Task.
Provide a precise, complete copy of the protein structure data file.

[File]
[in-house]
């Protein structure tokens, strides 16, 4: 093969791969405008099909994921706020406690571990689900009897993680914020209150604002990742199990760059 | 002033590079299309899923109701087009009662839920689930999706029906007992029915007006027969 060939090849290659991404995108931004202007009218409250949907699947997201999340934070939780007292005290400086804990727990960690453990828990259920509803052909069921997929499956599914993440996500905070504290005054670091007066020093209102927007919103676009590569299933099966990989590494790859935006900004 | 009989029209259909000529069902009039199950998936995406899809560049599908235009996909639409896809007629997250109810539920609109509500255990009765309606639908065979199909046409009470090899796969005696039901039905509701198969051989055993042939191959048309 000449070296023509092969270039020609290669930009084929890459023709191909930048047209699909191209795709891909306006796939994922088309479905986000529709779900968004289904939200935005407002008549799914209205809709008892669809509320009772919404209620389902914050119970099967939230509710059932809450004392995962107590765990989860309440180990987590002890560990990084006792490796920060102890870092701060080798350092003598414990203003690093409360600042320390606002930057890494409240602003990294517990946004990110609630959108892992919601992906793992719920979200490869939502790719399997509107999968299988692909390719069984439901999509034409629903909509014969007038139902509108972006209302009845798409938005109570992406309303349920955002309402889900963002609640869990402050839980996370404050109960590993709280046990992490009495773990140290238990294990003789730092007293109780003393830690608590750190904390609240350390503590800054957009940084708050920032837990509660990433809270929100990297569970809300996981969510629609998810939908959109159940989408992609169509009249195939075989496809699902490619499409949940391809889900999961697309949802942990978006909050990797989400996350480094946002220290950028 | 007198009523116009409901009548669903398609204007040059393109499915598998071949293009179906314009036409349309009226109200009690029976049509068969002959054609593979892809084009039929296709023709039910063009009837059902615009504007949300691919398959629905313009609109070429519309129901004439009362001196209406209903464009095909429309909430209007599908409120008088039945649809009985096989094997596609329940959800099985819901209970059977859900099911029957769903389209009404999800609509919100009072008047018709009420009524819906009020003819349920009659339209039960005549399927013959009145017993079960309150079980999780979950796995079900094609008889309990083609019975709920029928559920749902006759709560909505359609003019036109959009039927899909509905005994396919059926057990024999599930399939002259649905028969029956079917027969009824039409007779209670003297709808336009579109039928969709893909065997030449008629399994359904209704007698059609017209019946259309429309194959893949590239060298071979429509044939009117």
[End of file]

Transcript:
[in-house]
């Protein structure tokens, strides 16, 4: 093969791969405008099909994921706020406690571990689900009897993680914020209150604002990742199990760059 | 002033590079299309899923109701087009009662839920689930999706029906007992029915007006027969 060939090849290659991404995108931004202007009218409250949907699947997201999340934070939780007292005290400086804990727990960690453990828990259920509803052909069921997929499956599914993440996500905070504290005054670091007066020093209102927007919103676009590569299933099966990989590494790859935006900004 | 009989029209259909000529069902009039199950998936995406899809560049599908235009996909639409896809007629997250109810539920609109509500255990009765309606639908065979199909046409009470090899796969005696039901039905509701198969051989055993042939191959048309 000449070296023509092969270039020609290669930009084929890459023709191909930048047209699909191209795709891909306006796939994922088309479905986000529709779900968004289904939200935005407002008549799914209205809709008892669809509320009772919404209620389902914050119970099967939230509710059932809450004392995962107590765990989860309440180990987590002890560990990084006792490796920060102890870092701060080798350092003598414990203003690093409360600042320390606002930057890494409240602003990294517990946004990110609630959108892992919601992906793992719920979200490869939502790719399997509107999968299988692909390719069984439901999509034409629903909509014969007038139902509108972006209302009845798409938005109570992406309303349920955002309402889900963002609640869990402050839980996370404050109960590993709280046990992490009495773990140290238990294990003789730092007293109780003393830690608590750190904390609240350390503590800054957009940084708050920032837990509660990433809270929100990297569970809300996981969510629609998810939908959109159940989408992609169509009249195939075989496809699902490619499409949940391809889900999961697309949802942990978006909050990797989400996350480094946002220290950028 | 007198009523116009409901009548669903398609204007040059393109499915598998071949293009179906314009036409349309009226109200009690029976049509068969002959054609593979892809084009039929296709023709039910063009009837059902615009504007949300691919398959629905313009609109070429519309129901004439009362001196209406209903464009095909429309909430209007599908409120008088039945649809009985096989094997596609329940959800099985819901209970059977859900099911029957769903389209009404999800609509919100009072008047018709009420009524819906009020003819349920009659339209039960005549399927013959009145017993079960309150079980999780979950796995079900094609008889309990083609019975709920029928559920749902006759709560909505359609003019036109959009039927899909509905005994396919059926057990024999599930399939002259649905028969029956079917027969009824039409007779209670003297709808336009579109039928969709893909065997030449008629399994359904209704007698059609017209019946259309429309194959893949590239060298071979429509044939009117």